Tereza, a 28-year-old mother of three, lives in a small village outside of Kikonda, in central Uganda. She and her neighbors gather in the shade of her jackfruit tree. She is joyful, warm, and laughs freely.

Her youngest is a baby girl named Marjorie. Her two other girls attend school, but occasionally have to skip a week or two when the family struggles to keep up with school fees.

Tereza is grateful for the solar light she received at the Kikonda Health Clinic through Let There Be Light International’s Safe Births + Healthy Homes program. With the money she now saves on battery operated lights – amounting to 25% of her budget – she recently bought a pig, which she proudly points to as it grazes through her garden. The solar light and the pig are clearly hers.

While her husband used to make most financial decisions, Tereza’s ownership of the light, and now the pig, has given her more authority. Without hesitation, she laughs and declares, “the light is mine.” Her husband, who sits nearby, nods, shrugs in surrender, and joins in her laughter.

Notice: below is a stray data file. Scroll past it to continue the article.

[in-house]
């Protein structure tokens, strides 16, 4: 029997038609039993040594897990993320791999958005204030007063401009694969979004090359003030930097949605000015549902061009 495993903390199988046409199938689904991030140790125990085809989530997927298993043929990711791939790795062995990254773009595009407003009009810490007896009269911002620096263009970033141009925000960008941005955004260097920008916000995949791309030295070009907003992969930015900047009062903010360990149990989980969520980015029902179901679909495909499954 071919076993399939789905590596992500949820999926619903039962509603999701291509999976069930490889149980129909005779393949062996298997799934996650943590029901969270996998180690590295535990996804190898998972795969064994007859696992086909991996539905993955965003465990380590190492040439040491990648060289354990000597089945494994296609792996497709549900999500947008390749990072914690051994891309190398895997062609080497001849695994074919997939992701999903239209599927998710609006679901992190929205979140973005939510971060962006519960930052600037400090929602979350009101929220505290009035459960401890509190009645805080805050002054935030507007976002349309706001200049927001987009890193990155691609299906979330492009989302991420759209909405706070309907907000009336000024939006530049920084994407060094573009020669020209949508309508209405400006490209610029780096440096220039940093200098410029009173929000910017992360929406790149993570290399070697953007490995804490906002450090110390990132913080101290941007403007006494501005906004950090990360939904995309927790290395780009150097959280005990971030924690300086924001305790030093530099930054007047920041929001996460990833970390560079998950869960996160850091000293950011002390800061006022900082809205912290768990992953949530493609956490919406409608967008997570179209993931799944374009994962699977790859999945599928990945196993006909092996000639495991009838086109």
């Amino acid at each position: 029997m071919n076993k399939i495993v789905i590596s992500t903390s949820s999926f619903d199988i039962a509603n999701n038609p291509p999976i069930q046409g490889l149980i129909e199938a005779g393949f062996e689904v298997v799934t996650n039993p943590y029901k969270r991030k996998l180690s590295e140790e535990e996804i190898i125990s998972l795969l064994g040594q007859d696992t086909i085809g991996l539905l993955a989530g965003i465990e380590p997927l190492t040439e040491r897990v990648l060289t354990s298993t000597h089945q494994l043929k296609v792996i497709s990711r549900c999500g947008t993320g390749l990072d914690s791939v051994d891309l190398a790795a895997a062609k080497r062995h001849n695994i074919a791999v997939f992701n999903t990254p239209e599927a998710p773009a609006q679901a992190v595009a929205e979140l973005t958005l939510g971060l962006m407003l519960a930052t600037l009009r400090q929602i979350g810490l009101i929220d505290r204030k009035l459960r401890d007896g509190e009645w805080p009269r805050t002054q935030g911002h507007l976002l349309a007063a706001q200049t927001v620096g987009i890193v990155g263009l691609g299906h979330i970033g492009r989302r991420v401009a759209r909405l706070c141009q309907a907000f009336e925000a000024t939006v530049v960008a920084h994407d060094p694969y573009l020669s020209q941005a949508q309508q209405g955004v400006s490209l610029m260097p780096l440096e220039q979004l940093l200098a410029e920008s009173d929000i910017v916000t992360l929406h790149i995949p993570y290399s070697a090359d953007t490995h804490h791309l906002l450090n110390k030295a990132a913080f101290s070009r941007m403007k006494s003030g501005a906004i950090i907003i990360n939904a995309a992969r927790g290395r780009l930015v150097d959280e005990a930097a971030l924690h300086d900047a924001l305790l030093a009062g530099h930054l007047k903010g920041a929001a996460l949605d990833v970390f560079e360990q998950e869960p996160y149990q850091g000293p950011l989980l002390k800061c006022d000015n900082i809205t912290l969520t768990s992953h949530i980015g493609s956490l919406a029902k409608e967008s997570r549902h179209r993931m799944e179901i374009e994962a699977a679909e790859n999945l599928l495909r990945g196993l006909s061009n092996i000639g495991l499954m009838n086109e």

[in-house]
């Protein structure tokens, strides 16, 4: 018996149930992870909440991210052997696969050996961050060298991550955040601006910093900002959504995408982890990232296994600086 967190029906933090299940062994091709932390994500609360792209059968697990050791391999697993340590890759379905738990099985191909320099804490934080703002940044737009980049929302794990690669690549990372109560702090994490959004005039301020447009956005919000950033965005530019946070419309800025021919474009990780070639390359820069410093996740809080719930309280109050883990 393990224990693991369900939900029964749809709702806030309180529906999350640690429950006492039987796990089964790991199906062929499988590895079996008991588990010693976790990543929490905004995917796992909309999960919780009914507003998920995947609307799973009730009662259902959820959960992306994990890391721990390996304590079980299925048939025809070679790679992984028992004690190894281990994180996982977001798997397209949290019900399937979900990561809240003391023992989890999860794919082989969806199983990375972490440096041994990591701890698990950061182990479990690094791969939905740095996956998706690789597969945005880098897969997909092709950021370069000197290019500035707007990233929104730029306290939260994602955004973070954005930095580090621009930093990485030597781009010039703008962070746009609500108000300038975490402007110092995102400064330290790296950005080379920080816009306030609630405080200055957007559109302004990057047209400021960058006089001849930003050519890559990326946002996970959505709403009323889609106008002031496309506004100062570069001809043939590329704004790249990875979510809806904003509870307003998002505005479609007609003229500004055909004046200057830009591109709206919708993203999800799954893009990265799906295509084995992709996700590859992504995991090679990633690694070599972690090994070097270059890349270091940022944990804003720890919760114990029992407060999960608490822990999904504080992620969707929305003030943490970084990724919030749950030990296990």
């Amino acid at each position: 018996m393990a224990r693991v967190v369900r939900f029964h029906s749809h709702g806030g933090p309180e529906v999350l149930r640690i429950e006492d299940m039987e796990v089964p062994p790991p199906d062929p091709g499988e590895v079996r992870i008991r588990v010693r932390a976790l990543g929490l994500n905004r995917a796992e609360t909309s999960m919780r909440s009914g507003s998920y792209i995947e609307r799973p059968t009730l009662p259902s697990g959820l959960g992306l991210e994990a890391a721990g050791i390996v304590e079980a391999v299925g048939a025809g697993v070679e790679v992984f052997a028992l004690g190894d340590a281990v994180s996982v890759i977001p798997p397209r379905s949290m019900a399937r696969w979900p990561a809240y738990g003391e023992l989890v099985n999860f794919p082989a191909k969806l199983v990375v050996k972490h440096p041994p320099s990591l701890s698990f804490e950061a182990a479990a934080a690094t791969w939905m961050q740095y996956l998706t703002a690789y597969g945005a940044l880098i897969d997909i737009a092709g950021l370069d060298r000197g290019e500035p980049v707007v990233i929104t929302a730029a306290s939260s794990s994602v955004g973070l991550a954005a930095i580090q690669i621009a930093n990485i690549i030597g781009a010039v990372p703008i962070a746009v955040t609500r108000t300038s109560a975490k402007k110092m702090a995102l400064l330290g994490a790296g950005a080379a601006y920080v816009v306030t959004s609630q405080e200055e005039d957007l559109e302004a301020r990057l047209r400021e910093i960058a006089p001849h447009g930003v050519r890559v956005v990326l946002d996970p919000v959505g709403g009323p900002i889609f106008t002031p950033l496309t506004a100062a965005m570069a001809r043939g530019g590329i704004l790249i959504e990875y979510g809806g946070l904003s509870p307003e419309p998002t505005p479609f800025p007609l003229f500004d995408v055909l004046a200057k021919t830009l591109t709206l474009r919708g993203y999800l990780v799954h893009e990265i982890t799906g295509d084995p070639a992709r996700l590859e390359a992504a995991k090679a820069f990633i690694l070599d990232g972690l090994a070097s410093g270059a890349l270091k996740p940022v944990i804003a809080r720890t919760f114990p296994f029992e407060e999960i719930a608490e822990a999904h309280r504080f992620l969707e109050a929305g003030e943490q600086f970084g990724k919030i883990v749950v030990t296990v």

With her newfound agency and the savings from her solar light, Tereza opened a little soda shop that she operates out of her home. In the evenings, after completing the farm work and household chores, she sells beverages to her neighbors. Inspired by the savings from her solar light, she purchased a larger solar system, which powers both a porch light and a stereo — a luxury among the subsistence farming community she lives in. She is now able stay open an additional three hours each night, and, her customers who have solar lights can frequent her store after dark without fear. Together, the sound of the stereo and Tereza’s laugh welcome customers from afar.

In recent months, Tereza and her husband have begun working on their next project: rebuilding their home. Today, they live in a simple one-room structure built out of mud. With the new funds from her business, they are slowly building a new brick structure next door. In the meantime, Tereza’s home has already become a gathering place and a symbol of progress in their community.